Wire wrapping the bead isn't very difficult.  You can pick it up pretty easily by watching a youtube video like this.

Or, if you happen to have a friend who makes jewelry, even better.  Everyone should have a friend like that.  A couple of years back, I hosted a jewelry-making party with a bunch of friends from work.  My bff (beading friend forever, duh) NiqueSaulet, was so generous with us, sharing her techniques and giving us tips when our work looked like crap.  It was a great way to get started with jewelry-making, and that easy investment of $25 for the tools was worth the tons of jewelry I've since made for myself and for family.

The earrings took about 15 minutes to make.  In truth, if you're particularly talented, it should only take about 5 minutes, but I tend to be a little on the imprecise (read sloppy) side, which results in re-dos.  I'll re-do it as long as it takes to end up with a decent pair.  And no longer.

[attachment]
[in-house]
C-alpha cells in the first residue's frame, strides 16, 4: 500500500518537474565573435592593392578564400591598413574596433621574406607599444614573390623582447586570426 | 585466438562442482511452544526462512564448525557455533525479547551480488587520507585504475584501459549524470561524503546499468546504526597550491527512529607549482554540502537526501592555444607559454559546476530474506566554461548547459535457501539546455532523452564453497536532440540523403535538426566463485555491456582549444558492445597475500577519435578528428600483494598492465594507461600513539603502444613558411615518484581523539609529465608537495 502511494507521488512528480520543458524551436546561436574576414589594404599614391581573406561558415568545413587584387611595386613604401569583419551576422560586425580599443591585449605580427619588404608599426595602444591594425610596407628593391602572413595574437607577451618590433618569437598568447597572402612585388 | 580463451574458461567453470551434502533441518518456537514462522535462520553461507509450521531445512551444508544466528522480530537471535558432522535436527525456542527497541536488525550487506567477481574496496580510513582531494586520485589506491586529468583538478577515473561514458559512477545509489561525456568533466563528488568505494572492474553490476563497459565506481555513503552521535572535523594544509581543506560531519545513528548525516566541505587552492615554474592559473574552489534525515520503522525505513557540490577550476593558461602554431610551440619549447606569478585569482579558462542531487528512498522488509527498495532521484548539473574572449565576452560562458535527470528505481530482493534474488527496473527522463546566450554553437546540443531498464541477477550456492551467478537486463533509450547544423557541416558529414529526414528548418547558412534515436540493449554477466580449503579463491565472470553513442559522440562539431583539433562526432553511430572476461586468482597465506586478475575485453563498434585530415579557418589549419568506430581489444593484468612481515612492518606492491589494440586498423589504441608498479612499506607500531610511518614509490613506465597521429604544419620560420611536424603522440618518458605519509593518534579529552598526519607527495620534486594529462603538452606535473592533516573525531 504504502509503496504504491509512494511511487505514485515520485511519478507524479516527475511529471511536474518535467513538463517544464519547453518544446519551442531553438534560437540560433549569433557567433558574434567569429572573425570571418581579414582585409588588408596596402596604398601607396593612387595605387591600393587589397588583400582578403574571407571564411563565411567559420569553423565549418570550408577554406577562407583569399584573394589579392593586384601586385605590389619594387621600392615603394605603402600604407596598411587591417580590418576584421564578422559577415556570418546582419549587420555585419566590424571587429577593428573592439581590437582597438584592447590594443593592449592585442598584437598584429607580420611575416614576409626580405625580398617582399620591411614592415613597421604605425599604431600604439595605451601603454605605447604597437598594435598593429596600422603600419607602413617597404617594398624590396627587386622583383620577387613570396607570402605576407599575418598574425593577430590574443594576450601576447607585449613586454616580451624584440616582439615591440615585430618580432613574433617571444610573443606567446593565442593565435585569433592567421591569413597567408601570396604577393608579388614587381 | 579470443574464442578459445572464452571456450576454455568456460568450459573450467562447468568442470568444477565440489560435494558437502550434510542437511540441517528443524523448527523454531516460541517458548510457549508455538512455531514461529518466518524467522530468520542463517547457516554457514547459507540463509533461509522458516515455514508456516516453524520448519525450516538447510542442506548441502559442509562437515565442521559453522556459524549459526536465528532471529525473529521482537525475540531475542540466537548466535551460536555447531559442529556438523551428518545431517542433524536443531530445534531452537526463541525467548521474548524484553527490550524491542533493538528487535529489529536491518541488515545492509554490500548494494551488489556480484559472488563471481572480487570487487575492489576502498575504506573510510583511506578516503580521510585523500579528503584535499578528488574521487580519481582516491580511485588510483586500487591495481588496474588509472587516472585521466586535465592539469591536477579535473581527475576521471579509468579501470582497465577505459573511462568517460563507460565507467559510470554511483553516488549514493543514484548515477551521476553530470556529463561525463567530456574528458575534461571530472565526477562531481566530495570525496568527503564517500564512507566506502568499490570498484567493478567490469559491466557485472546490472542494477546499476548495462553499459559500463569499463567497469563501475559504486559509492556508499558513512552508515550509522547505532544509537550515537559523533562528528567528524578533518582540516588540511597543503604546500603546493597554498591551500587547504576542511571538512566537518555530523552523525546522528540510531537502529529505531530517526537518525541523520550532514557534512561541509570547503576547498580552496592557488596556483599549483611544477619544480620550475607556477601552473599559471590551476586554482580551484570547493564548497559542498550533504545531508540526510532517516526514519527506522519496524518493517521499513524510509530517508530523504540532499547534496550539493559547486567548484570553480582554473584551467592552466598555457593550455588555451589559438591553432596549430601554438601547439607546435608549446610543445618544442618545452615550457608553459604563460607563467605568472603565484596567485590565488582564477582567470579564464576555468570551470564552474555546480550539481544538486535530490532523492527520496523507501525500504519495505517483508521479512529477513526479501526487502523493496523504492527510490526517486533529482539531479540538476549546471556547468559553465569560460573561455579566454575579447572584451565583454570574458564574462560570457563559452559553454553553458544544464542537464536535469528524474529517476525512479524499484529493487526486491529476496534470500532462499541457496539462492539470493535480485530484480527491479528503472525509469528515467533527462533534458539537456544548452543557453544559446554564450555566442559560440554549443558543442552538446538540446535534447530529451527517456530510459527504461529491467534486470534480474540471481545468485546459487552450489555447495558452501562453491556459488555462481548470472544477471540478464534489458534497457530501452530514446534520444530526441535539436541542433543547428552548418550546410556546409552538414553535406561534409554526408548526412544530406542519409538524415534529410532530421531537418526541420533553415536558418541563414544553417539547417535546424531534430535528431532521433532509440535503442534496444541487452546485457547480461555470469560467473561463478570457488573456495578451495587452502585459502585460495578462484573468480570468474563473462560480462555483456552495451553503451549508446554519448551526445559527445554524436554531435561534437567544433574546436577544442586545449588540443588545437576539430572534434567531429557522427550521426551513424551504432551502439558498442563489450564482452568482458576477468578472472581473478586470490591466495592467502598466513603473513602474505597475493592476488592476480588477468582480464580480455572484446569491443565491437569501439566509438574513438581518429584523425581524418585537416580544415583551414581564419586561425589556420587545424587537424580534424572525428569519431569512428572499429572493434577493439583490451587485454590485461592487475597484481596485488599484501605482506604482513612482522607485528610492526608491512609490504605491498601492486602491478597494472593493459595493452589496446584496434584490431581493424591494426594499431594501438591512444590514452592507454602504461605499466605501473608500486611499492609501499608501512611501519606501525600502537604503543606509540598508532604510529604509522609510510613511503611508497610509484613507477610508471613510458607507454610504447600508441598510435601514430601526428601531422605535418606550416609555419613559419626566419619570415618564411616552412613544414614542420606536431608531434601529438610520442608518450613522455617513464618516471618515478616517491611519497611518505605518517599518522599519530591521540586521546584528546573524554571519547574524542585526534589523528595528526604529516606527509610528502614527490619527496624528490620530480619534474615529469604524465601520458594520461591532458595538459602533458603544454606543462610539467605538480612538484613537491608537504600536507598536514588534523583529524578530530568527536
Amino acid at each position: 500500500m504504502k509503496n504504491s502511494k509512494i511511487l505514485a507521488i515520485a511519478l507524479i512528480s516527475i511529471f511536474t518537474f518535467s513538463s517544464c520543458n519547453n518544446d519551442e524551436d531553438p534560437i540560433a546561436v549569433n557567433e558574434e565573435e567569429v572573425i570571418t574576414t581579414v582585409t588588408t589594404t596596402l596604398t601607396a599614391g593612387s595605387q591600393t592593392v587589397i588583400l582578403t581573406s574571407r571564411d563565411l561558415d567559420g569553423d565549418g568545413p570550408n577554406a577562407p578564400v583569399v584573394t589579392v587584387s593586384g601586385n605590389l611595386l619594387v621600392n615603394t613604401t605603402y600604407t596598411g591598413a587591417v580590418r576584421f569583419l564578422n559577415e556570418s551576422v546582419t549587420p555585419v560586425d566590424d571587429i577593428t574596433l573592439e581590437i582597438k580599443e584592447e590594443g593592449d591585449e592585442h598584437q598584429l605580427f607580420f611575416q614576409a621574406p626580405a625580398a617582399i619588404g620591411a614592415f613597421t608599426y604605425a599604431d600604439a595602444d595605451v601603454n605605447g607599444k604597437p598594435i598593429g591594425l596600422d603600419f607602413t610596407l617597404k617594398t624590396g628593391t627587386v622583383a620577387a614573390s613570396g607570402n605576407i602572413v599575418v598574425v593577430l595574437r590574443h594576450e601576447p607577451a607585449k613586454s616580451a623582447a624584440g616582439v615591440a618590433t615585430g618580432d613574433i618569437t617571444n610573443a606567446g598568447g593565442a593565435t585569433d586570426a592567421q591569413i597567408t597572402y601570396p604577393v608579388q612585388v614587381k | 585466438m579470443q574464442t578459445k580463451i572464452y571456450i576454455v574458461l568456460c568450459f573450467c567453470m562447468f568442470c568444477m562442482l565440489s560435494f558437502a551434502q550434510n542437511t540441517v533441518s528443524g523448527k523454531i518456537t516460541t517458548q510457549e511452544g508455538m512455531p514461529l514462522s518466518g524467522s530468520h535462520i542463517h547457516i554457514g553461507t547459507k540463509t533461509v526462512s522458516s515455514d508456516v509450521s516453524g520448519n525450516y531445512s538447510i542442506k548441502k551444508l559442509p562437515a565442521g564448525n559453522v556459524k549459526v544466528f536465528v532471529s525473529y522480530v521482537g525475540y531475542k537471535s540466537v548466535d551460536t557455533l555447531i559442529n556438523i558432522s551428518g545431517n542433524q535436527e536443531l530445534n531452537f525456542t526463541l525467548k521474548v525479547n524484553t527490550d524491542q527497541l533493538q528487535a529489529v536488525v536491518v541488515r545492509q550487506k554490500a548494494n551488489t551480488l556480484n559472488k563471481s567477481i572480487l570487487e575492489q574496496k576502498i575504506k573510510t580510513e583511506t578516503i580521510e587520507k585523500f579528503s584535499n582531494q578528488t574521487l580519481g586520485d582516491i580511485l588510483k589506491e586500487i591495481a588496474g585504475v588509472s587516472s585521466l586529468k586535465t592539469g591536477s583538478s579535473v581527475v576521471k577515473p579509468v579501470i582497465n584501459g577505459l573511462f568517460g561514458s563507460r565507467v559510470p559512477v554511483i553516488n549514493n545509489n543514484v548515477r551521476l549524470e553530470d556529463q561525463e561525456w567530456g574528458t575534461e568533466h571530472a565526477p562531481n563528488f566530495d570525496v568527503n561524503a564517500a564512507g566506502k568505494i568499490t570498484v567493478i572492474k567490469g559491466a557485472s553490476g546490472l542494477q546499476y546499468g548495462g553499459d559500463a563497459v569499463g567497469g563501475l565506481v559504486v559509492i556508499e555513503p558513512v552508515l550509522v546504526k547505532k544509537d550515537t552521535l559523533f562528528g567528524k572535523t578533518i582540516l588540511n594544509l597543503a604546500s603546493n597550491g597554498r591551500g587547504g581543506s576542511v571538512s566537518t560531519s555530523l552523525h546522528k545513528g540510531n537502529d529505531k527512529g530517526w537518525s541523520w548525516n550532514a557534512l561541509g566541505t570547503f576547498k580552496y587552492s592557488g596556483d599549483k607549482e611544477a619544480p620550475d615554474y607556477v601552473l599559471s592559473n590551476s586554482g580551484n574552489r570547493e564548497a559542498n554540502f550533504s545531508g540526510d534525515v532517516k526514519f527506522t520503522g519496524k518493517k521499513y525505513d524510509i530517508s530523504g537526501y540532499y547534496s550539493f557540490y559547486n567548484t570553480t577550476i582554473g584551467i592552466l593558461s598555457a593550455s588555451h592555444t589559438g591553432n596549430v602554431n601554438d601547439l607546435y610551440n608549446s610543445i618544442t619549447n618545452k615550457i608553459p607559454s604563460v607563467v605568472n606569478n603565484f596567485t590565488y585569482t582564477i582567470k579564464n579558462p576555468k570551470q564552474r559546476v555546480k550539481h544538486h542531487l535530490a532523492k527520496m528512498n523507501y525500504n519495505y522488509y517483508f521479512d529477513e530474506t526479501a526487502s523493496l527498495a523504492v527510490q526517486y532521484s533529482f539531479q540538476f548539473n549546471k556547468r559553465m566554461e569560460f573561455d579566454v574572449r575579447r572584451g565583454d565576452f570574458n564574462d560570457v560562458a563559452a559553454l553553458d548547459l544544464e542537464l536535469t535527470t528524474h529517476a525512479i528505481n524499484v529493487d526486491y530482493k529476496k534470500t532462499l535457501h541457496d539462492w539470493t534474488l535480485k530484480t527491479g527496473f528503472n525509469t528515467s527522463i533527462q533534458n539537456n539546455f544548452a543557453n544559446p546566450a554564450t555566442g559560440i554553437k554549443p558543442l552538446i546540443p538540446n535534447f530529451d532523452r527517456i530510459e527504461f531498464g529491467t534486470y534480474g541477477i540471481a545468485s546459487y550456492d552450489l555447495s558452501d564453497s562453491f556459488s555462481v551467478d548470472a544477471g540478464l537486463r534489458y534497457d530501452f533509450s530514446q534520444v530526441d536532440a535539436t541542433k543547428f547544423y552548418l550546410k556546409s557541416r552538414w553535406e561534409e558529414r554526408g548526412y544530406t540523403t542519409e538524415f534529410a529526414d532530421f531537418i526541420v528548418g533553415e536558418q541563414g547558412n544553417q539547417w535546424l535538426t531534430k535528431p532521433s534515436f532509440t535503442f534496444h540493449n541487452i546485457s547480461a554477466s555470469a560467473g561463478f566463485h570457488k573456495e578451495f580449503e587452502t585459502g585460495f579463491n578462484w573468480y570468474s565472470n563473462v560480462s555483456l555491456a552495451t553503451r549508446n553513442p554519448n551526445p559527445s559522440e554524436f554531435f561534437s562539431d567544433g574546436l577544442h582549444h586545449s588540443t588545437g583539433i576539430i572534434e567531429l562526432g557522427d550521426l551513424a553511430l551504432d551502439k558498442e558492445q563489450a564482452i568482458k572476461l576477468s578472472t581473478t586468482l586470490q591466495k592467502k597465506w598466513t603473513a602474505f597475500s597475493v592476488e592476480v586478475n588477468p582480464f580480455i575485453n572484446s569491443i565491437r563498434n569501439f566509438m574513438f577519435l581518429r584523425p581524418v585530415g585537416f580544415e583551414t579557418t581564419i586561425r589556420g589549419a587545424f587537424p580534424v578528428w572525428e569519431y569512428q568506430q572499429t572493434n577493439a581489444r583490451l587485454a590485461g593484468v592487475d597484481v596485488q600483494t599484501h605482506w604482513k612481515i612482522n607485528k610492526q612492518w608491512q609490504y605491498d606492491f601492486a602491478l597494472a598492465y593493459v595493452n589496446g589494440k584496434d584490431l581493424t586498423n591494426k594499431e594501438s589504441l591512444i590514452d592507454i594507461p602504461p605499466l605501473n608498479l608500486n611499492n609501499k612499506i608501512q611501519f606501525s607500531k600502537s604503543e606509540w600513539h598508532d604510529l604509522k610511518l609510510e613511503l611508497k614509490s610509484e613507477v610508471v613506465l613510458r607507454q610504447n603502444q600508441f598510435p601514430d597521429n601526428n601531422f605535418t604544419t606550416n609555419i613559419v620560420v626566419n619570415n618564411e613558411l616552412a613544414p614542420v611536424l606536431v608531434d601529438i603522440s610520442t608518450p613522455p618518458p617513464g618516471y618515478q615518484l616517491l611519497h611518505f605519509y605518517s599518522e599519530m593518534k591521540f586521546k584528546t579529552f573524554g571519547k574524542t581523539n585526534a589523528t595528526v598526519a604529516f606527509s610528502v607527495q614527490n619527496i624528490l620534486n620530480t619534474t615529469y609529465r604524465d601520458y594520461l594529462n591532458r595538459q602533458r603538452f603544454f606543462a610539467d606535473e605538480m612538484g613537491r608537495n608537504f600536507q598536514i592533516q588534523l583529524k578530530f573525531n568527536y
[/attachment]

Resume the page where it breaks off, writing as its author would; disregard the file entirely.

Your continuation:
In case you're not the youtube type, I'll try to explain how I made them.  Start by threading the pearl with the wire.  With your weaker hand, use the round nose pliers to hold onto the wire that has been threaded through the bead.  In your other hand, use the flat nose pliers to grab the end of the wire and wrap it around the round nose for a half revolution.  Then in one fluid motion, change directions and wrap sideways underneath the nose, to create the neck between the bead and the loop.  Do about 3 revolutions of this sideways move.  Here's an image of what you should end up with.
Slide it off and clip the wire.  Crimp the edge, if necessary.
Slide the silver hoop through the wire loop.